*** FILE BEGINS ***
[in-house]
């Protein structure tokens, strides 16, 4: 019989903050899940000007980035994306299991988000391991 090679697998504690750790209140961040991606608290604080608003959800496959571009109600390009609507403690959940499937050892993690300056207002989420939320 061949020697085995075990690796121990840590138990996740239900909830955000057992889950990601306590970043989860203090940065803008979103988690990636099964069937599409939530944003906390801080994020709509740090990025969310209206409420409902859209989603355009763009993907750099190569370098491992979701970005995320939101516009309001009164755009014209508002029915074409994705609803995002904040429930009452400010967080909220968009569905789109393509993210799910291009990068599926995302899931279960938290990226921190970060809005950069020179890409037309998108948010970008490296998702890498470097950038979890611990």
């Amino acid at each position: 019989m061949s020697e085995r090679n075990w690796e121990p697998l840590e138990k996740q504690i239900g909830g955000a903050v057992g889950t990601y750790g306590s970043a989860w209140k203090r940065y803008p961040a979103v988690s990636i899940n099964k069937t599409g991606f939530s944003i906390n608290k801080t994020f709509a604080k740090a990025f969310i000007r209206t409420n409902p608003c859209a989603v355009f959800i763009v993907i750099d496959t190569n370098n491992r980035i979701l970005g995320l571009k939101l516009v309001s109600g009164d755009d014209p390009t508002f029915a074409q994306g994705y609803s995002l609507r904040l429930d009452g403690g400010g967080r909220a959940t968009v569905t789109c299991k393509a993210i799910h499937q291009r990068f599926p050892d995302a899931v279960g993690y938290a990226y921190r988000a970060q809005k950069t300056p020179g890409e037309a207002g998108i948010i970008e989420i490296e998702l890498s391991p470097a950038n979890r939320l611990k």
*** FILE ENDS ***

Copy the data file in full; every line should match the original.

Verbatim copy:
[in-house]
């Protein structure tokens, strides 16, 4: 019989903050899940000007980035994306299991988000391991 090679697998504690750790209140961040991606608290604080608003959800496959571009109600390009609507403690959940499937050892993690300056207002989420939320 061949020697085995075990690796121990840590138990996740239900909830955000057992889950990601306590970043989860203090940065803008979103988690990636099964069937599409939530944003906390801080994020709509740090990025969310209206409420409902859209989603355009763009993907750099190569370098491992979701970005995320939101516009309001009164755009014209508002029915074409994705609803995002904040429930009452400010967080909220968009569905789109393509993210799910291009990068599926995302899931279960938290990226921190970060809005950069020179890409037309998108948010970008490296998702890498470097950038979890611990």
């Amino acid at each position: 019989m061949s020697e085995r090679n075990w690796e121990p697998l840590e138990k996740q504690i239900g909830g955000a903050v057992g889950t990601y750790g306590s970043a989860w209140k203090r940065y803008p961040a979103v988690s990636i899940n099964k069937t599409g991606f939530s944003i906390n608290k801080t994020f709509a604080k740090a990025f969310i000007r209206t409420n409902p608003c859209a989603v355009f959800i763009v993907i750099d496959t190569n370098n491992r980035i979701l970005g995320l571009k939101l516009v309001s109600g009164d755009d014209p390009t508002f029915a074409q994306g994705y609803s995002l609507r904040l429930d009452g403690g400010g967080r909220a959940t968009v569905t789109c299991k393509a993210i799910h499937q291009r990068f599926p050892d995302a899931v279960g993690y938290a990226y921190r988000a970060q809005k950069t300056p020179g890409e037309a207002g998108i948010i970008e989420i490296e998702l890498s391991p470097a950038n979890r939320l611990k």